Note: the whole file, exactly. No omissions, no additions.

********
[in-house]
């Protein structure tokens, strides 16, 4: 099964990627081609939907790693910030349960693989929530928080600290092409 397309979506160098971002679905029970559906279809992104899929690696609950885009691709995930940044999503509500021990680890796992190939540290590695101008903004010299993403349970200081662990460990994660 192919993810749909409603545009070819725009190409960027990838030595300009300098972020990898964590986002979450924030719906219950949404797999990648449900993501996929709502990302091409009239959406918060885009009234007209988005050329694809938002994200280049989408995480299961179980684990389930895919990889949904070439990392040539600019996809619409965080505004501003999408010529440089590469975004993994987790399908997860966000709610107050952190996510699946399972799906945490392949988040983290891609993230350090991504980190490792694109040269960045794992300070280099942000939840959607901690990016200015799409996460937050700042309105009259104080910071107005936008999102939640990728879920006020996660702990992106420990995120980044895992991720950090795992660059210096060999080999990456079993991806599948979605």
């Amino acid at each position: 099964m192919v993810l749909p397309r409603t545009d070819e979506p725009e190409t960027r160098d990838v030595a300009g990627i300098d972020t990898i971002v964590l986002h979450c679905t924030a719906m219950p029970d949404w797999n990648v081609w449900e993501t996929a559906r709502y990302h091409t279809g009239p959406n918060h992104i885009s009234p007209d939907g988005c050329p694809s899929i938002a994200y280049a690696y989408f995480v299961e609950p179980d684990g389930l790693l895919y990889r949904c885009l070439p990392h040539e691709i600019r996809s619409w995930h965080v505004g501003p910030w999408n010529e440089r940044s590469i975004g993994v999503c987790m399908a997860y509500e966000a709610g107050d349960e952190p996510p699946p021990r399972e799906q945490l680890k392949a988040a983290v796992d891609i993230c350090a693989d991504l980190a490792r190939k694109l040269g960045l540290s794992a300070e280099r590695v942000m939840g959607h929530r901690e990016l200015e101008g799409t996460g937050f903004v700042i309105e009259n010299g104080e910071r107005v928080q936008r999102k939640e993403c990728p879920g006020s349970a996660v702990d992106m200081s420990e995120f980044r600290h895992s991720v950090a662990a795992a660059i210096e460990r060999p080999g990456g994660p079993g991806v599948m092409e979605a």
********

[in-house]
């Protein structure tokens, strides 16, 4: 099964990627081609939907790693910030349960693989929530928080600290092409 397309979506160098971002679905029970559906279809992104899929690696609950885009691709995930940044999503509500021990680890796992190939540290590695101008903004010299993403349970200081662990460990994660 192919993810749909409603545009070819725009190409960027990838030595300009300098972020990898964590986002979450924030719906219950949404797999990648449900993501996929709502990302091409009239959406918060885009009234007209988005050329694809938002994200280049989408995480299961179980684990389930895919990889949904070439990392040539600019996809619409965080505004501003999408010529440089590469975004993994987790399908997860966000709610107050952190996510699946399972799906945490392949988040983290891609993230350090991504980190490792694109040269960045794992300070280099942000939840959607901690990016200015799409996460937050700042309105009259104080910071107005936008999102939640990728879920006020996660702990992106420990995120980044895992991720950090795992660059210096060999080999990456079993991806599948979605």
């Amino acid at each position: 099964m192919v993810l749909p397309r409603t545009d070819e979506p725009e190409t960027r160098d990838v030595a300009g990627i300098d972020t990898i971002v964590l986002h979450c679905t924030a719906m219950p029970d949404w797999n990648v081609w449900e993501t996929a559906r709502y990302h091409t279809g009239p959406n918060h992104i885009s009234p007209d939907g988005c050329p694809s899929i938002a994200y280049a690696y989408f995480v299961e609950p179980d684990g389930l790693l895919y990889r949904c885009l070439p990392h040539e691709i600019r996809s619409w995930h965080v505004g501003p910030w999408n010529e440089r940044s590469i975004g993994v999503c987790m399908a997860y509500e966000a709610g107050d349960e952190p996510p699946p021990r399972e799906q945490l680890k392949a988040a983290v796992d891609i993230c350090a693989d991504l980190a490792r190939k694109l040269g960045l540290s794992a300070e280099r590695v942000m939840g959607h929530r901690e990016l200015e101008g799409t996460g937050f903004v700042i309105e009259n010299g104080e910071r107005v928080q936008r999102k939640e993403c990728p879920g006020s349970a996660v702990d992106m200081s420990e995120f980044r600290h895992s991720v950090a662990a795992a660059i210096e460990r060999p080999g990456g994660p079993g991806v599948m092409e979605a």